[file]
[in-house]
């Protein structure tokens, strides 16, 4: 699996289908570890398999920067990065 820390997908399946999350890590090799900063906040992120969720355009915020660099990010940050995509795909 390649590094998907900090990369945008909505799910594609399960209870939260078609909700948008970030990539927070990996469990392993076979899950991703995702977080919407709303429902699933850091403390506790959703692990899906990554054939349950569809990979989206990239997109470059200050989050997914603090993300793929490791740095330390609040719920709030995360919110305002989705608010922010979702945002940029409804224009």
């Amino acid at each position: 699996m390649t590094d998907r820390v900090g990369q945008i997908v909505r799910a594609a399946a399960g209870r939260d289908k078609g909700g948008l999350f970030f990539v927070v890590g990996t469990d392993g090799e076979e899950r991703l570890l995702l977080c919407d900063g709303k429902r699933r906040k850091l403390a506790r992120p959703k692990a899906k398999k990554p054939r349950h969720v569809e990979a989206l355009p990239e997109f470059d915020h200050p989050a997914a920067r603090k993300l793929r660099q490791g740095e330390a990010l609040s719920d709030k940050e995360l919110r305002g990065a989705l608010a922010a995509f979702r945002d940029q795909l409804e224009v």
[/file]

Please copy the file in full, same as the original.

[in-house]
């Protein structure tokens, strides 16, 4: 699996289908570890398999920067990065 820390997908399946999350890590090799900063906040992120969720355009915020660099990010940050995509795909 390649590094998907900090990369945008909505799910594609399960209870939260078609909700948008970030990539927070990996469990392993076979899950991703995702977080919407709303429902699933850091403390506790959703692990899906990554054939349950569809990979989206990239997109470059200050989050997914603090993300793929490791740095330390609040719920709030995360919110305002989705608010922010979702945002940029409804224009």
């Amino acid at each position: 699996m390649t590094d998907r820390v900090g990369q945008i997908v909505r799910a594609a399946a399960g209870r939260d289908k078609g909700g948008l999350f970030f990539v927070v890590g990996t469990d392993g090799e076979e899950r991703l570890l995702l977080c919407d900063g709303k429902r699933r906040k850091l403390a506790r992120p959703k692990a899906k398999k990554p054939r349950h969720v569809e990979a989206l355009p990239e997109f470059d915020h200050p989050a997914a920067r603090k993300l793929r660099q490791g740095e330390a990010l609040s719920d709030k940050e995360l919110r305002g990065a989705l608010a922010a995509f979702r945002d940029q795909l409804e224009v």